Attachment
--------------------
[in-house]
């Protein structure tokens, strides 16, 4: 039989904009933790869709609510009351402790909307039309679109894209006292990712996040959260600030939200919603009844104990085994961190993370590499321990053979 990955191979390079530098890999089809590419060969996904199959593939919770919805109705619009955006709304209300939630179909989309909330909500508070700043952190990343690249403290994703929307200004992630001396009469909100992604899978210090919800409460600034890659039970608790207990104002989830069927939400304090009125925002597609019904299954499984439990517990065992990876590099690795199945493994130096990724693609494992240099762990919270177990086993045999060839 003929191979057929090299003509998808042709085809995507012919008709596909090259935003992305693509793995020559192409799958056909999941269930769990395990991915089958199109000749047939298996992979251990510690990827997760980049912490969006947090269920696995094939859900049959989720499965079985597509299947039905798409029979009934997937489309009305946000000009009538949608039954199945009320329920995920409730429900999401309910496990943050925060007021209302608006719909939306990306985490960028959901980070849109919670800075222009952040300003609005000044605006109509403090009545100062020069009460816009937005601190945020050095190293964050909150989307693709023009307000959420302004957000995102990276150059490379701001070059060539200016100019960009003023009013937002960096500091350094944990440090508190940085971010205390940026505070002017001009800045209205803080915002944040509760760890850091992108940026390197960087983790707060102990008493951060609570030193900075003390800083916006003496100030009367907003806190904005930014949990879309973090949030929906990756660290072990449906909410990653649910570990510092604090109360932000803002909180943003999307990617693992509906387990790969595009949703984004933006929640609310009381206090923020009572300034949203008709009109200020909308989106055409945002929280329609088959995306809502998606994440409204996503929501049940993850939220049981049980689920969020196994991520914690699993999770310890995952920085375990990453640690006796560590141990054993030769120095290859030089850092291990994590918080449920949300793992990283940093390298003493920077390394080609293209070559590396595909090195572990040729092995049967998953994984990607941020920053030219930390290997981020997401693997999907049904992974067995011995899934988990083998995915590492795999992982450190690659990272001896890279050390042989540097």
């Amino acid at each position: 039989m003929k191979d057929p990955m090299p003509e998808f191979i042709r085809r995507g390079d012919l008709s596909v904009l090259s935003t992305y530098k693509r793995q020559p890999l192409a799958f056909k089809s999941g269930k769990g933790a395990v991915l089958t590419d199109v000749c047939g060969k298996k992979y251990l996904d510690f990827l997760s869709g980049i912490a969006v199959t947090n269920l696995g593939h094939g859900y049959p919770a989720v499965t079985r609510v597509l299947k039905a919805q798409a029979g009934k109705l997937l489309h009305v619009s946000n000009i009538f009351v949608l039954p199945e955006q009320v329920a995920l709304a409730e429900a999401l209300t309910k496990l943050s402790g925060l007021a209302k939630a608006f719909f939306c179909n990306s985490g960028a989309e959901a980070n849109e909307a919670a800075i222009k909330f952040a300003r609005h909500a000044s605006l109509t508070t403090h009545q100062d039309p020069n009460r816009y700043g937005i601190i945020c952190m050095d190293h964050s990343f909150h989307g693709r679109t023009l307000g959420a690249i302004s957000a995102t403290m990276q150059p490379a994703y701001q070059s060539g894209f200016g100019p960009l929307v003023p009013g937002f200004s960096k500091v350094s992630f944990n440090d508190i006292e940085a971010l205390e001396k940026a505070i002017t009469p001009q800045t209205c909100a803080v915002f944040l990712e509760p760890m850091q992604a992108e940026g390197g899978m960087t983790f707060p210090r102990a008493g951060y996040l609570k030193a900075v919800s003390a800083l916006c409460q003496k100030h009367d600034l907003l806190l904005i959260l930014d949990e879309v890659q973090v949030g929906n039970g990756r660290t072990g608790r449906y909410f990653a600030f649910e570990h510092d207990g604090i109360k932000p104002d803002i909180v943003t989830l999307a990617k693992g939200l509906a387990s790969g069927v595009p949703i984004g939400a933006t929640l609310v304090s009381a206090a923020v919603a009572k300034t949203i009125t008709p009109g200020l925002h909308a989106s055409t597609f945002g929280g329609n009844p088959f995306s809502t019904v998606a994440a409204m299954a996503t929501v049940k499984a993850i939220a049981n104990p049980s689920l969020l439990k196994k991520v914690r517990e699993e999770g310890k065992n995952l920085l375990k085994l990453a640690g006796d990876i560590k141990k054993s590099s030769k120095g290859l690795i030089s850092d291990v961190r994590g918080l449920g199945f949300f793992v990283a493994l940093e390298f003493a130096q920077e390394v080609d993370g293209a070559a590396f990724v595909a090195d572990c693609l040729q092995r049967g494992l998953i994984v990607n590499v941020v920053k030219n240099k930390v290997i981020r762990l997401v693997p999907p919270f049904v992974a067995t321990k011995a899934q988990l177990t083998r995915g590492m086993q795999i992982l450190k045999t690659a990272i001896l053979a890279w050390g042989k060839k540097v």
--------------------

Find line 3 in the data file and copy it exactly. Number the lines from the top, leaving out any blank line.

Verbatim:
């Amino acid at each position: 039989m003929k191979d057929p990955m090299p003509e998808f191979i042709r085809r995507g390079d012919l008709s596909v904009l090259s935003t992305y530098k693509r793995q020559p890999l192409a799958f056909k089809s999941g269930k769990g933790a395990v991915l089958t590419d199109v000749c047939g060969k298996k992979y251990l996904d510690f990827l997760s869709g980049i912490a969006v199959t947090n269920l696995g593939h094939g859900y049959p919770a989720v499965t079985r609510v597509l299947k039905a919805q798409a029979g009934k109705l997937l489309h009305v619009s946000n000009i009538f009351v949608l039954p199945e955006q009320v329920a995920l709304a409730e429900a999401l209300t309910k496990l943050s402790g925060l007021a209302k939630a608006f719909f939306c179909n990306s985490g960028a989309e959901a980070n849109e909307a919670a800075i222009k909330f952040a300003r609005h909500a000044s605006l109509t508070t403090h009545q100062d039309p020069n009460r816009y700043g937005i601190i945020c952190m050095d190293h964050s990343f909150h989307g693709r679109t023009l307000g959420a690249i302004s957000a995102t403290m990276q150059p490379a994703y701001q070059s060539g894209f200016g100019p960009l929307v003023p009013g937002f200004s960096k500091v350094s992630f944990n440090d508190i006292e940085a971010l205390e001396k940026a505070i002017t009469p001009q800045t209205c909100a803080v915002f944040l990712e509760p760890m850091q992604a992108e940026g390197g899978m960087t983790f707060p210090r102990a008493g951060y996040l609570k030193a900075v919800s003390a800083l916006c409460q003496k100030h009367d600034l907003l806190l904005i959260l930014d949990e879309v890659q973090v949030g929906n039970g990756r660290t072990g608790r449906y909410f990653a600030f649910e570990h510092d207990g604090i109360k932000p104002d803002i909180v943003t989830l999307a990617k693992g939200l509906a387990s790969g069927v595009p949703i984004g939400a933006t929640l609310v304090s009381a206090a923020v919603a009572k300034t949203i009125t008709p009109g200020l925002h909308a989106s055409t597609f945002g929280g329609n009844p088959f995306s809502t019904v998606a994440a409204m299954a996503t929501v049940k499984a993850i939220a049981n104990p049980s689920l969020l439990k196994k991520v914690r517990e699993e999770g310890k065992n995952l920085l375990k085994l990453a640690g006796d990876i560590k141990k054993s590099s030769k120095g290859l690795i030089s850092d291990v961190r994590g918080l449920g199945f949300f793992v990283a493994l940093e390298f003493a130096q920077e390394v080609d993370g293209a070559a590396f990724v595909a090195d572990c693609l040729q092995r049967g494992l998953i994984v990607n590499v941020v920053k030219n240099k930390v290997i981020r762990l997401v693997p999907p919270f049904v992974a067995t321990k011995a899934q988990l177990t083998r995915g590492m086993q795999i992982l450190k045999t690659a990272i001896l053979a890279w050390g042989k060839k540097v």